Reclining Figure

“I dream of a sculpture in which landscape, architecture and city are one! It might be a city like Marseilles, a city steaming with heat which suddenly transmogrifies. It becomes an immense piece of sculpture, a gigantic figure, made up of white blocks and segmented by flat, horizontal terraces arranged in a bare and motionless landscape.”

No other sculptor represented in the Rotterdam International Sculpture Collection involved so emphatically the features of the city in his work as Wotruba. In keeping with his description of Marseilles of around 1969, his large limestone sculpture at the Sculpture Terrace is literally a ‘gigantic figure, made up of white blocks, arranged in the landscape’. The fact that it was the human figure which led to the work would seem of secondary importance.
However, Wotruba’s sculptures always feature the human figure, standing, walking, seated or reclining. Until the end of the nineteen-forties, they were most reminiscent of ancient Greek sculpture: static, somewhat out of proportion, with stylized features, but almost always classical in dimensioning. His later work retained that sense of serenity, although by then it was far more abstract and consisted, without exception, of the main geometric shapes of the cube, rectangle and cylinder. The rich variety in his work is produced by minor anomalies in the elementary formal syntax, and by the way in which the shapes are twisted and turned and forged together. Wotruba developed this characteristic style after the Second World War, having encountered modern sculptors like Zadkine and Laurens, and pioneers of modern art like the collector Peggy Guggenheim and the director of Amsterdam’s Stedelijk Museum, Willem Sandberg. The latter honoured him in 1962 with a big retrospective. Wotruba developed the prototype of the Rotterdam Reclining Figure, one of the larger works in the Austrian sculptor’s oeuvre, in 1960. Paradoxically, this type, with its profusion of diagonal lines, makes a more dynamic and playful impression than his almost stern standing or walking figures, which are conceived as Doric columns. There is a bronze version of one of these sculptures – Walking Man from 1952 – in the centre of Utrecht, where it was acquired in 1974.

In the spring of 1968 a large touring exhibition of Wotruba’s work was to be seen in Museum Boymans-van Beuningen. That occasion probably led the Urban Embellishment Committee to approach the Austrian to carve a reclining figure for Rotterdam. In August 1968 the municipal executive made the necessary funds available, “because Wotruba belongs to the artists who make an important contribution to the evolution of sculpture in the present century”, according to newspaper reports. A few months later the Thyssen-Bornemisza Group N.V. (formerly the Bank of Commerce and Shipping in Rotterdam), to mark its fiftieth anniversary, donated the sculpture to Rotterdam, enabling municipality to leave the earmarked funds (the equivalent of Euro, 33,000) in the treasury. It was also announced that the piece would be placed at the promenade terrace along Westersingel. It was unveiled on 25 January 1971 by Madame Denise ThyssenBornemisza.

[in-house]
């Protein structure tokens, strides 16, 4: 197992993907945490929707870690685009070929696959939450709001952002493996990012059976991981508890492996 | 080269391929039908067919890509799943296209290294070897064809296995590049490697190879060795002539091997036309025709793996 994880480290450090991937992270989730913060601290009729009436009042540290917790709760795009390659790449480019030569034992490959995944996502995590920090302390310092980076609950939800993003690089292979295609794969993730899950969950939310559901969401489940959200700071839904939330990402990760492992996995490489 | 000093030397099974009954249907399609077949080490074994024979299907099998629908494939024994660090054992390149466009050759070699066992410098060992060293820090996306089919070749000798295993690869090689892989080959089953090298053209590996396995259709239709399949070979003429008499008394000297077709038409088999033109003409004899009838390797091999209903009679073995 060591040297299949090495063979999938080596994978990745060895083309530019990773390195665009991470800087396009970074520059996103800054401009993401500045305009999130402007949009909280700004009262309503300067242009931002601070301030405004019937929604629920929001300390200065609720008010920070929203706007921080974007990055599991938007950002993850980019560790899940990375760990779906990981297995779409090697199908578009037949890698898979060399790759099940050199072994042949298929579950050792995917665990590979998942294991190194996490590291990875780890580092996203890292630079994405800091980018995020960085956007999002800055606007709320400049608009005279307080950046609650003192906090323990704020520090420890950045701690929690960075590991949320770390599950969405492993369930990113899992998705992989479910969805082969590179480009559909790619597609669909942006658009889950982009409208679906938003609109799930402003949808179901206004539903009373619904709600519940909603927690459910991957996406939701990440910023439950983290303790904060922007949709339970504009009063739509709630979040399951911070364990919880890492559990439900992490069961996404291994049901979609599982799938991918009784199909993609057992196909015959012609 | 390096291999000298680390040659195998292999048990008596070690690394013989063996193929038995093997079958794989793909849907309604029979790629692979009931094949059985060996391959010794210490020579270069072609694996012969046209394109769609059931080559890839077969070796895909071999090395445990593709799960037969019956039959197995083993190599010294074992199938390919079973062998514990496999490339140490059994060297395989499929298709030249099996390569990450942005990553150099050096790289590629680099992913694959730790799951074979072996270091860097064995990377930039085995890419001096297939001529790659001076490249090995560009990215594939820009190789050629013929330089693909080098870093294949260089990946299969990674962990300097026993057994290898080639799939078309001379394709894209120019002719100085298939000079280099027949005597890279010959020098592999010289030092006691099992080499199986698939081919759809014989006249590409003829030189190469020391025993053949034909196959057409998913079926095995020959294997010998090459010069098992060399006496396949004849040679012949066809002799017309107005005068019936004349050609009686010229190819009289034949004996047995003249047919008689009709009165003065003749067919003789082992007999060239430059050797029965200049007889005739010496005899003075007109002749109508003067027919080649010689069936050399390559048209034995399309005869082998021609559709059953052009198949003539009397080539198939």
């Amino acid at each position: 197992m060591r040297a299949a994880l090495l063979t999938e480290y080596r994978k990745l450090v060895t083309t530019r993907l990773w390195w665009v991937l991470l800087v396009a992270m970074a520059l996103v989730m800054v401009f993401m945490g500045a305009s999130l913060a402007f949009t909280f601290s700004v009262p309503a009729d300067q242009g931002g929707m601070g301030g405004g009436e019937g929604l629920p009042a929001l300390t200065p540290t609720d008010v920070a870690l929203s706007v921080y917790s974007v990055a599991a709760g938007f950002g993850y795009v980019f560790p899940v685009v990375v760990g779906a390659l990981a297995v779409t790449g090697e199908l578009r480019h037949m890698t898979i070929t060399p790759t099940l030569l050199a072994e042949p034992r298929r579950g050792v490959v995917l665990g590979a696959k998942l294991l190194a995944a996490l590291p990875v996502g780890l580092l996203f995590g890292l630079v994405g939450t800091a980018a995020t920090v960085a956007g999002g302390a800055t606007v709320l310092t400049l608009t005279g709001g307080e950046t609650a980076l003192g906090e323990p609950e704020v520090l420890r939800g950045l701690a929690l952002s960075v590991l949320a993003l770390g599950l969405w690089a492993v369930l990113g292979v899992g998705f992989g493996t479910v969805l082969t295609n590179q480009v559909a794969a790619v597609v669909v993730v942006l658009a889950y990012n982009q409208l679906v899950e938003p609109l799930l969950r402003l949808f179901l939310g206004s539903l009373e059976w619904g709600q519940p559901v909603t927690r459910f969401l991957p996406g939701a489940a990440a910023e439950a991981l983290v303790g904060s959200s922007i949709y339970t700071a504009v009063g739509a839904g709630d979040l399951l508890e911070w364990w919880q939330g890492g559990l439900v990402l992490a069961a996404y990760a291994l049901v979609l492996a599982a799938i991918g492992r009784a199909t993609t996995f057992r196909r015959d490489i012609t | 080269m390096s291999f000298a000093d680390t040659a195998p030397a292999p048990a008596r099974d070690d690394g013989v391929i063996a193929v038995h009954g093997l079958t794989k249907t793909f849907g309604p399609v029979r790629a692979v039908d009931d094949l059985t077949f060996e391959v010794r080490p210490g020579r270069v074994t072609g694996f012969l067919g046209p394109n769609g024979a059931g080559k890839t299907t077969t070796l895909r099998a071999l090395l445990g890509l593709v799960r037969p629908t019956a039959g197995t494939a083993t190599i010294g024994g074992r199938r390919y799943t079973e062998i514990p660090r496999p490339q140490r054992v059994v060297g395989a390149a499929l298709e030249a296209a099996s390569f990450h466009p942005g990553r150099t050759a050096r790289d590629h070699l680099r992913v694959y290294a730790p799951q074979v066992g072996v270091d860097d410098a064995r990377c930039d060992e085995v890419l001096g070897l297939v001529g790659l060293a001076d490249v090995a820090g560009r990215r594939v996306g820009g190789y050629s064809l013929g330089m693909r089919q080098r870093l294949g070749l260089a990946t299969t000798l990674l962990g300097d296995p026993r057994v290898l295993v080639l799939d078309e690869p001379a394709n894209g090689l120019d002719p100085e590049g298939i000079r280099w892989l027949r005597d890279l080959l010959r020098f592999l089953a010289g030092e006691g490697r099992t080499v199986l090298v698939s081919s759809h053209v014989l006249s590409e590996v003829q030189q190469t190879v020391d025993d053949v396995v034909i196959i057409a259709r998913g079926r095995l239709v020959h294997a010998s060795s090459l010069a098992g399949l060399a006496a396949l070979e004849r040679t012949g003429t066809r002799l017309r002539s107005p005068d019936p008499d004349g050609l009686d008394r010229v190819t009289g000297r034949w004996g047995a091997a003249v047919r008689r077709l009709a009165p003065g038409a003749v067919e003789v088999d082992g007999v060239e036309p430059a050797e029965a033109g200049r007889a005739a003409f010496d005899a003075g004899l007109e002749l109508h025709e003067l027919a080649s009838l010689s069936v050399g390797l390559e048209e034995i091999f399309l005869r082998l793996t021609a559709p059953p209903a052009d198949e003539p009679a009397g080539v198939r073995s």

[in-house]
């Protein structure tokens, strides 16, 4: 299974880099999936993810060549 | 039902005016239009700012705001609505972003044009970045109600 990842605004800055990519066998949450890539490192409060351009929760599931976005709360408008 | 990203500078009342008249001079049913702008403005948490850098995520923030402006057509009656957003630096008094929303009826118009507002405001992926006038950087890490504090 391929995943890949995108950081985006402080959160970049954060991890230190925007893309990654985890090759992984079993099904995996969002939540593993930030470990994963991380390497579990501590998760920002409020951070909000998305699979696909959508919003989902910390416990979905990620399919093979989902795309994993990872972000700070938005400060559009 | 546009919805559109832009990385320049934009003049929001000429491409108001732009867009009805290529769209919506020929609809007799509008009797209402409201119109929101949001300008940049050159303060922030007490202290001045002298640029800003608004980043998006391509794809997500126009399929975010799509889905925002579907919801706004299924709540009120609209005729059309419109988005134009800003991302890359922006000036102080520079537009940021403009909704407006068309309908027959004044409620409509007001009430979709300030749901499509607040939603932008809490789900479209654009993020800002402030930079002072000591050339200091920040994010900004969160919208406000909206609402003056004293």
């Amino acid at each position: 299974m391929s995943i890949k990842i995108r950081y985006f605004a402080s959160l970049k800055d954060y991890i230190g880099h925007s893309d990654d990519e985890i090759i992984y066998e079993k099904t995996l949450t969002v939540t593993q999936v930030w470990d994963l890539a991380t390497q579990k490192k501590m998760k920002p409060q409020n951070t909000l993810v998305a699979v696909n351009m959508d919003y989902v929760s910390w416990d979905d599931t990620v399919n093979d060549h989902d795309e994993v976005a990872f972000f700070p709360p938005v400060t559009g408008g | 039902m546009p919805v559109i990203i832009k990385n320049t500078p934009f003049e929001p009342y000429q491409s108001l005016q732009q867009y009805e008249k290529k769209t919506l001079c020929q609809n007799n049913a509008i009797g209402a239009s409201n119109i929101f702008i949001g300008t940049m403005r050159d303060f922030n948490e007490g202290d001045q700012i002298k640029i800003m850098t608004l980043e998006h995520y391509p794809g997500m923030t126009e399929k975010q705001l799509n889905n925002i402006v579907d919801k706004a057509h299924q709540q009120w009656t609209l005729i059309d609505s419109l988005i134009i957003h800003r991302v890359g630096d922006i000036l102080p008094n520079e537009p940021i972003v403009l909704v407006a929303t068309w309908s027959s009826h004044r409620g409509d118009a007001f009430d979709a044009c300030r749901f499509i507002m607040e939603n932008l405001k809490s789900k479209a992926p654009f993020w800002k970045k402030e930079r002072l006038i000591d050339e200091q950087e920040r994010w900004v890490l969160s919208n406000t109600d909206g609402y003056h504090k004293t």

Wotruba was very fond of limestone for his work. It was most suited to the block-like shapes which dominated his sculptures and to the ‘architectural landscapes’ in which they often stood. “Stone is the only true material for the sculptor. All others, tin, iron bars, tin cans and coiled springs are merely poor substitutes”, to quote Wotruba. He carved his forms coarsely, leaving Wotruba, who taught sculpture at the Academy of Art in Vienna from 1945 until his death in 1975, committed a great many ideas and theories to paper. He had strong views, for instance, on art in public space. In his opinion it should never be ‘flashy adornment’ for capitalist bank and insurance buildings, but should maintain its autonomous merit as much as possible. In that respect, Reclining Figure has an exemplary location in Rotterdam. Wotruba was equally uncompromising when it came to other fields. His expressive, block-like shapes not only feature in opera sets and costumes, but also in the church he designed for the Order of Carmelites on Georgenberg mountain, Vienna, to which his dictum applied: “One cannot deny that harmony can only be established when many contradictions have been overcome’. The curious result, consecrated in 1976, is, without a doubt, one of the earliest examples of Deconstructivism in architecture.

Jelle Bouwhuis

O. Breicha (red.), Fritz Wotruba: Figur als Widerstand, Salzburg 1977
Tent. cat. Wotruba, Museum Boymans-van Beuningen Rotterdam, 1968

Publicatiedatum: 12/05/2015